A National Science Council deputy minister said Saturday that unpaid leave will not affect three major science parks in Taiwan to a worrisome degree, despite a growing fear that the recent wave of unpaid leave among private enterprises will expand after the Chinese New Year holiday in late January.
The problem of unpaid leave -- a strategy that companies use to cut down manpower costs amid times of economic slowdown or recession -- was easing at three science parks in the north, center and south of the country, Jou Jing-yang said.
He cited statistics to show that the number of workers at the science parks on unpaid leave as of the end of last year has declined to some 860 persons from 1,445 persons recorded last October, amid a global slowdown caused by the sovereign debt crisis in the eurozone.
Jou’s statistics, however, seemed contrary to the latest national figures released by the Council of Labor Affairs (CLA) on Jan. 2, which showed the number of companies exercising the measure of unpaid leave as of the end of last year had increased by nine to 109, while the number of workers on unpaid leave had also surged by 2,916 people to 12,487.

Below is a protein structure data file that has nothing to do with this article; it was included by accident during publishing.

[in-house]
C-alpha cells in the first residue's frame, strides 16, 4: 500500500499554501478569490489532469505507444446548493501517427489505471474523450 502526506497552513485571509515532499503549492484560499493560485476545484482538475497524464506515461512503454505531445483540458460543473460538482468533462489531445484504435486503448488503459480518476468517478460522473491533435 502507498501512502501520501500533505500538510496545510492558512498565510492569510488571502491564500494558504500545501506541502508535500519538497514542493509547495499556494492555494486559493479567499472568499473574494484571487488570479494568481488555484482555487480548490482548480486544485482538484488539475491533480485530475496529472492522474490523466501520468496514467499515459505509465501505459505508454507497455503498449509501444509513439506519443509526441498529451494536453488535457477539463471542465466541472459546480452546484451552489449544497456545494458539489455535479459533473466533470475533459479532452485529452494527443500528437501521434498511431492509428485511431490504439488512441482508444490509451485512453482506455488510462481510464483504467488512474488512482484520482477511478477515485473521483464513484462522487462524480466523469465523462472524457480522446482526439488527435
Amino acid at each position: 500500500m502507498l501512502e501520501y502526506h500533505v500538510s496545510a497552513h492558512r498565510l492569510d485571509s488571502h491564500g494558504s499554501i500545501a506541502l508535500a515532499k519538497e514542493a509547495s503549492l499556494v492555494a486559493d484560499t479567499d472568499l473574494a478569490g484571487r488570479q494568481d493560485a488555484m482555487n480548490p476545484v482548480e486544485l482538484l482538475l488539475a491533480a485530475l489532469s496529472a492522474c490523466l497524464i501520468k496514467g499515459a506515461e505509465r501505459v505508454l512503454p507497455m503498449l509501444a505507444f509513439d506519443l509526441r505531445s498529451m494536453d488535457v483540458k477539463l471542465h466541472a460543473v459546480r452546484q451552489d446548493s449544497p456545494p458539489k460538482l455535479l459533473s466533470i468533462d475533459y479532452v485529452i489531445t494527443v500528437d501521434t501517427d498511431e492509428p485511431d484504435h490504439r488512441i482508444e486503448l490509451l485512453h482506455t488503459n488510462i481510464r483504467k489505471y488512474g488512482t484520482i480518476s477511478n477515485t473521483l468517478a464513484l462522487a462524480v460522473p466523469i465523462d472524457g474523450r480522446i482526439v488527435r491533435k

Addressing the issue of unpaid leave at the science parks in Hsinchu, Taichung and Tainan, Jou said the facilities employed a total of over 200,000 workers and only 800 of them were on unpaid leave, which he said was “not many.”
There is no need to worry about the recent unpaid leave issue, which is different from the one in 2008 when nearly two thirds of workers at the science parks were forced to take unpaid leave, Jou stated.
He explained that high-tech companies at the science parks mostly have long-term manpower cultivation plans. Unlike traditional manufacturers, high-tech companies “will not do such a thing as lay you off when they have no orders and hire you back when orders come,” he said.
Several companies at the science parks have been hit by the recent global slowdown, but it is because they lack market competitiveness, Jou said.
It is natural that enterprises rise and fall because of the level of their competitiveness, he said.